How I installed picture frame molding using a no saw method!
A few days ago, I shared our Master Bedroom Makeover plans. I started the process by wrapping a canopy bed with hemp cording. I also added picture frame molding to the walls. Today I’m sharing how I did the picture frame molding, including how I calculated the angles and measurements. The next step will include filling the nail holes, caulking, and using a paint sprayer to complete the project!
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PVC Molding + Miter Shears
When I posted a video of myself installing this molding using PVC trim and miter shears, people went crazy. I received several messages asking why I would use PVC over wood for the project. I’ve recently seen other bloggers like Jenna Sue Design, Avalanche Design Co., and Lauren Jamison install PVC molding. Why is it so great? I’m going to tell you next.
For the project, I used PVC Composite White Ply Cap Molding (11/16 in. x 1-1/8 in. x 8 ft). PVC trim is extremely easy to cut using miter shears (see below). It is durable, rot and termite resistant, and paintable. While you typically see this type of product used in exterior projects, it is becoming popular for interior projects as well. The biggest perk? Availability and price point. I was able to purchase all of the supplies that I needed for curbside pickup (thank you pandemic), save a lot of money, and cut out the trips up and down the stairs to my miter saw.
While I own a miter saw and I’m just learning how to operate it, the process of cutting 45-degree angles was easy enough. I installed one box, running back and forth to the garage to make several cuts in the heat of the summer. Then my miter shears came in the mail and my method of action changed. These shears are incredibly easy to operate and simplified the project.
By using miter shears, you can adjust the angles and make quick cuts as you’re installing the trim. They will work for small pieces of wood trim, but make sure to trial the shears with your material before you plan out the project. I also loved using these shears over the saw because the saw tends to shred the PVC when making cuts.
Moving on, how did I come up with this design and figure out the measurements? I use the Pages application for almost everything that I do, like moodboards and visualizing designs. There are a few functions, like the shapes button and distribution that are helpful for the design. If you follow me on Instagram, I have several videos in my highlights for how to use Pages.
To calculate the spacing, I started by obtaining the total measurements of the walls. For our home, I measured from the top of the floor molding to the bottom of the ceiling molding. I taped off several different sizes of boxes until I found the look that I desired. I preferred 5″ to 6″ between each box. I also knew that I wanted 5 boxes on the wall directly behind the bed, to keep the bed centered.
How to Calculate Spacing
- Calculate space between boxes and end of walls: 5.25″ spacing (multiplying by) 6 spaces (equals) 31.5″ total spacing.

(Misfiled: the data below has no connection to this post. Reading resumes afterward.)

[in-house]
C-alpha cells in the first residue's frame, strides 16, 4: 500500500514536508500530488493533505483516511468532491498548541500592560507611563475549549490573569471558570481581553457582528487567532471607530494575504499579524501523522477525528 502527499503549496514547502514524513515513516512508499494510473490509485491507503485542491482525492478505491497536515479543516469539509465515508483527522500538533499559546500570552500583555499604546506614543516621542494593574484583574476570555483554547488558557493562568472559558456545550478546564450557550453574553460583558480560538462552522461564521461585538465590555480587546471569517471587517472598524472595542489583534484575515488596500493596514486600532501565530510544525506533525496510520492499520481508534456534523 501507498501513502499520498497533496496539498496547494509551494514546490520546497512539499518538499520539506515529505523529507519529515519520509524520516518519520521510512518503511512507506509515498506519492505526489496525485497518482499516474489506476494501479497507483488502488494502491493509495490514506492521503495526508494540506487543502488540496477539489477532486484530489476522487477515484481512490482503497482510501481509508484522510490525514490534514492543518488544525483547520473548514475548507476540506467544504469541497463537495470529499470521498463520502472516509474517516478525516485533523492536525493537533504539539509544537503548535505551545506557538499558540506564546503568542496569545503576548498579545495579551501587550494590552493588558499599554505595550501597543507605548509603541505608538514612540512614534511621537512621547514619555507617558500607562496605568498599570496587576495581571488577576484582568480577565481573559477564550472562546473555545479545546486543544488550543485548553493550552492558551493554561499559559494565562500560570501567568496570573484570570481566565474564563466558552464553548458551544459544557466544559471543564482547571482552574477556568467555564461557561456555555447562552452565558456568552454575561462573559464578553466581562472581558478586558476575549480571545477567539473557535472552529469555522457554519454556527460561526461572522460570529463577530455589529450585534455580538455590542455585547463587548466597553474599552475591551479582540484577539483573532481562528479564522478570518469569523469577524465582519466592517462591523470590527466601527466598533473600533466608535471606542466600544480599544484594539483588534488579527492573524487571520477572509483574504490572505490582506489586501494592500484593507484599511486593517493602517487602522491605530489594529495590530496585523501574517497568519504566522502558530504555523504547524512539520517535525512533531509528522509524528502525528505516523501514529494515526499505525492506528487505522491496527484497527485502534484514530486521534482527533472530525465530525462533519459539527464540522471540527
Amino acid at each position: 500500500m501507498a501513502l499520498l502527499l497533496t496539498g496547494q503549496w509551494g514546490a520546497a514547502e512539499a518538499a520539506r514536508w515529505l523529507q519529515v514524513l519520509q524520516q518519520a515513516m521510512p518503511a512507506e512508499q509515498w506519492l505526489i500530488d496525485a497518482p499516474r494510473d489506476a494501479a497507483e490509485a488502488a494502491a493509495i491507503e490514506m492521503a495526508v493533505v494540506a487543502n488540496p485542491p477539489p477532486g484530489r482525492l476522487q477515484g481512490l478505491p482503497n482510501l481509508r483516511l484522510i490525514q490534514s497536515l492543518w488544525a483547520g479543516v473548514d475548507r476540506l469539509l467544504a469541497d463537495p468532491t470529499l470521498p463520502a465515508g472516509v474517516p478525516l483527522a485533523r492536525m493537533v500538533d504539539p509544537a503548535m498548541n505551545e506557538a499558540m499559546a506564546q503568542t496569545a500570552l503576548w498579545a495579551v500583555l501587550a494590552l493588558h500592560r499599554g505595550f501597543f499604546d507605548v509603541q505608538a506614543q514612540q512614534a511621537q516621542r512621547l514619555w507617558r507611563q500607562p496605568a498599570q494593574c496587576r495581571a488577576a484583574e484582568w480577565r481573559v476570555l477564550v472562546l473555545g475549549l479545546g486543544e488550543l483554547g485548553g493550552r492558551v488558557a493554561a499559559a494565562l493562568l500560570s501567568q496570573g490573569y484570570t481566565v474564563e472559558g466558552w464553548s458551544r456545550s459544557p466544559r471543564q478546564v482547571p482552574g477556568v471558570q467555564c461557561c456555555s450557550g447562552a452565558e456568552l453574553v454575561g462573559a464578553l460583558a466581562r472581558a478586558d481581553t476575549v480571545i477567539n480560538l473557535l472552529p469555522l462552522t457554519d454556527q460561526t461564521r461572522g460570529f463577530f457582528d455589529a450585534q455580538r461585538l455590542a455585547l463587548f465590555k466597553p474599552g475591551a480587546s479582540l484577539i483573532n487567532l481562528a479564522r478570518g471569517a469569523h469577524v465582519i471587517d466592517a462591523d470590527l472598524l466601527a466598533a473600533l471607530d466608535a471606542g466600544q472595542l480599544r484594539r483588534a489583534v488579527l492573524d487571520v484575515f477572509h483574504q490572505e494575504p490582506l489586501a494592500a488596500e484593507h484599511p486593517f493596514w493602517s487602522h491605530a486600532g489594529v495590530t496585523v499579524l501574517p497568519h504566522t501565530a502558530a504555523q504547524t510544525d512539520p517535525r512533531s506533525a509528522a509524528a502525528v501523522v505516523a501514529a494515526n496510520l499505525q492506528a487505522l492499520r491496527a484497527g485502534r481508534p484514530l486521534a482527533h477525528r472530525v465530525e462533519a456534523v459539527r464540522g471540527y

- 212″ total length of room (subtracting) 33″ total space between boxes (equals) 180.5″ leftover space.
- I want 5 boxes so 180.5″ leftover space (dividing by) 5 boxes (equals) 36.1″ for each box.
- Please note, I am rounding here and there so my numbers are not EXACT but they worked in the end. Not recommended by professionals, but it worked for us.
- Repeat this method for the vertical measurements.
Installing the Molding
The real MVP of this project was my new cordless nail gun. I do not advise attempting this project without a nail gun. I justified this purchase because we have several projects in the works that will require a nail gun and it felt like the right time to purchase one. Installing the molding was simple. I started at the top and worked my way down. I made sure my top piece was level, nailed in the center, and then nailed the outer corners. Then I installed the left and right pieces, nailing at the tops only. I worked my way down with the level and nailed as I went. Finally, I measured the bottom to confirm my sizing remained the same. You will find that your walls are not always square and the bottom may not be exact as the top. This is why I advise cutting your pieces as you go! It’s easier to make measurement adjustments as you go on. Finally, I installed the bottom square, following the same method and confirmed the pieces were level with the upper boxes.
A few things to note when using PVC trim pieces. They are highly flexible, which is nice when fitting corners. However, use caution when flexing the pieces or you will end up with curved lines. I made this mistake a few times and had to remove the trim to level it out. That is why it was easier for me to start at the top with my level and make my way down, making sure I was not bending the trim.
Do not worry if your corners are not super tight. That is where caulk comes in to tidy up the job. This concludes part one and I’m moving on to part two where I will fill the holes, caulk, and use a paint sprayer to complete the job. Stay tuned!